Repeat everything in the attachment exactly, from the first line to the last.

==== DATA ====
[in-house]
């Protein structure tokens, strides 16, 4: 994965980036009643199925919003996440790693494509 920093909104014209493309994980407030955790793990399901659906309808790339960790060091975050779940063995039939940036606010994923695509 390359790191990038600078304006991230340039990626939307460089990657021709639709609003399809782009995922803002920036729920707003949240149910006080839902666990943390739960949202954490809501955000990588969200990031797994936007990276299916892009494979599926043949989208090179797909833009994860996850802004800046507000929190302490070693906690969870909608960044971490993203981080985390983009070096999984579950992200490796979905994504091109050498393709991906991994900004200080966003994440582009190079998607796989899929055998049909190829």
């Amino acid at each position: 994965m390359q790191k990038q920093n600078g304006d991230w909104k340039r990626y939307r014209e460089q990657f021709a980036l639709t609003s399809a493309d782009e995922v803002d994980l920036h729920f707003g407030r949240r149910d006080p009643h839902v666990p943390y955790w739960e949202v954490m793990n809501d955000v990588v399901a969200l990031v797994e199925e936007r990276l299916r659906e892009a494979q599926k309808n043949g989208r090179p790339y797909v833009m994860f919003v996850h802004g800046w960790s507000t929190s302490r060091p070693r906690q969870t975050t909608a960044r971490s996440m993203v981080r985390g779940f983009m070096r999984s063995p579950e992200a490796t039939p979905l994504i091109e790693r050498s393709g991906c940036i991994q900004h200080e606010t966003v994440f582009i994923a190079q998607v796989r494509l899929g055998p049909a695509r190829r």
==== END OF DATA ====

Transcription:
[in-house]
């Protein structure tokens, strides 16, 4: 994965980036009643199925919003996440790693494509 920093909104014209493309994980407030955790793990399901659906309808790339960790060091975050779940063995039939940036606010994923695509 390359790191990038600078304006991230340039990626939307460089990657021709639709609003399809782009995922803002920036729920707003949240149910006080839902666990943390739960949202954490809501955000990588969200990031797994936007990276299916892009494979599926043949989208090179797909833009994860996850802004800046507000929190302490070693906690969870909608960044971490993203981080985390983009070096999984579950992200490796979905994504091109050498393709991906991994900004200080966003994440582009190079998607796989899929055998049909190829």
């Amino acid at each position: 994965m390359q790191k990038q920093n600078g304006d991230w909104k340039r990626y939307r014209e460089q990657f021709a980036l639709t609003s399809a493309d782009e995922v803002d994980l920036h729920f707003g407030r949240r149910d006080p009643h839902v666990p943390y955790w739960e949202v954490m793990n809501d955000v990588v399901a969200l990031v797994e199925e936007r990276l299916r659906e892009a494979q599926k309808n043949g989208r090179p790339y797909v833009m994860f919003v996850h802004g800046w960790s507000t929190s302490r060091p070693r906690q969870t975050t909608a960044r971490s996440m993203v981080r985390g779940f983009m070096r999984s063995p579950e992200a490796t039939p979905l994504i091109e790693r050498s393709g991906c940036i991994q900004h200080e606010t966003v994440f582009i994923a190079q998607v796989r494509l899929g055998p049909a695509r190829r």